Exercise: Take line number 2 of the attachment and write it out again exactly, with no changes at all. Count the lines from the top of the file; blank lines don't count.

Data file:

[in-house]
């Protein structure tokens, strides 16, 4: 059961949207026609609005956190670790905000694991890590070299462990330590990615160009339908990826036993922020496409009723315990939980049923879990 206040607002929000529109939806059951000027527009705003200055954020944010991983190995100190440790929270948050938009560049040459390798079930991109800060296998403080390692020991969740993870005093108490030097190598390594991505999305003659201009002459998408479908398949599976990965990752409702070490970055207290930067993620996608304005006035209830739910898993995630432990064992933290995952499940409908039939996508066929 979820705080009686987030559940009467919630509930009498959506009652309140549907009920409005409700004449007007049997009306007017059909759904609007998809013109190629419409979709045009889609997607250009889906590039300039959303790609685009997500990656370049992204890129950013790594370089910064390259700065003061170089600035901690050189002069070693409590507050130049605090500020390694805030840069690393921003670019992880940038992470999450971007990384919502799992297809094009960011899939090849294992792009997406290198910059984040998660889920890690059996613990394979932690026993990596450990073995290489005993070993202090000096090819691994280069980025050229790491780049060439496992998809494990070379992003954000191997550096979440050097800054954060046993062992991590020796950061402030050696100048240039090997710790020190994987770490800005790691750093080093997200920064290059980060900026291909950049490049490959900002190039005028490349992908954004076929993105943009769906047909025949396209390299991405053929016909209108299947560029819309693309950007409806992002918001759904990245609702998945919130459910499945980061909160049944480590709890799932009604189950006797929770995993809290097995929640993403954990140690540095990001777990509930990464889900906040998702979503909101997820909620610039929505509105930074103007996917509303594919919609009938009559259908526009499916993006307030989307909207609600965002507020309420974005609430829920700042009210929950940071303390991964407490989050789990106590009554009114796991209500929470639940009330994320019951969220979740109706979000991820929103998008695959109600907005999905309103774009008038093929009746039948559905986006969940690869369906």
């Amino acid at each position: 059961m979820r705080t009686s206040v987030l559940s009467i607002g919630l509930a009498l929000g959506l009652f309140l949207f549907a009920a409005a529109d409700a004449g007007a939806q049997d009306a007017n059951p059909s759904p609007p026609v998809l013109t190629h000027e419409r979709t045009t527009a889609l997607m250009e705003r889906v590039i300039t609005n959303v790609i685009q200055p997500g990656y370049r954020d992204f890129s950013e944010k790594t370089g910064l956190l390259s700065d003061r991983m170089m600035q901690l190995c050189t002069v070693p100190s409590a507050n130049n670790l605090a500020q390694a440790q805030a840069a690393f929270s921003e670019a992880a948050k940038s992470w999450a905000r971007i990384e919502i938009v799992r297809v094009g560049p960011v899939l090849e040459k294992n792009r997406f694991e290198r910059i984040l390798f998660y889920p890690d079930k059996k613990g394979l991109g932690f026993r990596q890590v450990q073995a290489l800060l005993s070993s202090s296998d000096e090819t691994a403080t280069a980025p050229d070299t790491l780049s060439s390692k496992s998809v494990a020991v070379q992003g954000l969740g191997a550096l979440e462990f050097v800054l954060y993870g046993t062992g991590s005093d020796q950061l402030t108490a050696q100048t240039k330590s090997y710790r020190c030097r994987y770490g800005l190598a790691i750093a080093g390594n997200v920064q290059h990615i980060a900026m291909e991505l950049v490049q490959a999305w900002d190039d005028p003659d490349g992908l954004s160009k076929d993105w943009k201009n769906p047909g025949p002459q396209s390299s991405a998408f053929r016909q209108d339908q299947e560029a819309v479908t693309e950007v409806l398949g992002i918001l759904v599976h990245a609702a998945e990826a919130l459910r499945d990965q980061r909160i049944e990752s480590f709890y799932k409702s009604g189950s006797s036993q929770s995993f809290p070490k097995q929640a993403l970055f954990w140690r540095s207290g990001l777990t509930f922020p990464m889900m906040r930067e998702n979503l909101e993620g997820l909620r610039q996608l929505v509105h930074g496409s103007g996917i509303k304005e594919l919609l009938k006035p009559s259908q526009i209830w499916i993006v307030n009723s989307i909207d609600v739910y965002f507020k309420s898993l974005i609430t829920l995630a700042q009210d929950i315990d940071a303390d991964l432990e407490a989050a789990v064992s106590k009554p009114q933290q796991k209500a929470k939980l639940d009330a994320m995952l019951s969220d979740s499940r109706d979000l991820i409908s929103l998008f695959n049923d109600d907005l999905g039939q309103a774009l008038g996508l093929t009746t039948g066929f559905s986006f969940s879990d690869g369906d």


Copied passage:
């Protein structure tokens, strides 16, 4: 059961949207026609609005956190670790905000694991890590070299462990330590990615160009339908990826036993922020496409009723315990939980049923879990 206040607002929000529109939806059951000027527009705003200055954020944010991983190995100190440790929270948050938009560049040459390798079930991109800060296998403080390692020991969740993870005093108490030097190598390594991505999305003659201009002459998408479908398949599976990965990752409702070490970055207290930067993620996608304005006035209830739910898993995630432990064992933290995952499940409908039939996508066929 979820705080009686987030559940009467919630509930009498959506009652309140549907009920409005409700004449007007049997009306007017059909759904609007998809013109190629419409979709045009889609997607250009889906590039300039959303790609685009997500990656370049992204890129950013790594370089910064390259700065003061170089600035901690050189002069070693409590507050130049605090500020390694805030840069690393921003670019992880940038992470999450971007990384919502799992297809094009960011899939090849294992792009997406290198910059984040998660889920890690059996613990394979932690026993990596450990073995290489005993070993202090000096090819691994280069980025050229790491780049060439496992998809494990070379992003954000191997550096979440050097800054954060046993062992991590020796950061402030050696100048240039090997710790020190994987770490800005790691750093080093997200920064290059980060900026291909950049490049490959900002190039005028490349992908954004076929993105943009769906047909025949396209390299991405053929016909209108299947560029819309693309950007409806992002918001759904990245609702998945919130459910499945980061909160049944480590709890799932009604189950006797929770995993809290097995929640993403954990140690540095990001777990509930990464889900906040998702979503909101997820909620610039929505509105930074103007996917509303594919919609009938009559259908526009499916993006307030989307909207609600965002507020309420974005609430829920700042009210929950940071303390991964407490989050789990106590009554009114796991209500929470639940009330994320019951969220979740109706979000991820929103998008695959109600907005999905309103774009008038093929009746039948559905986006969940690869369906």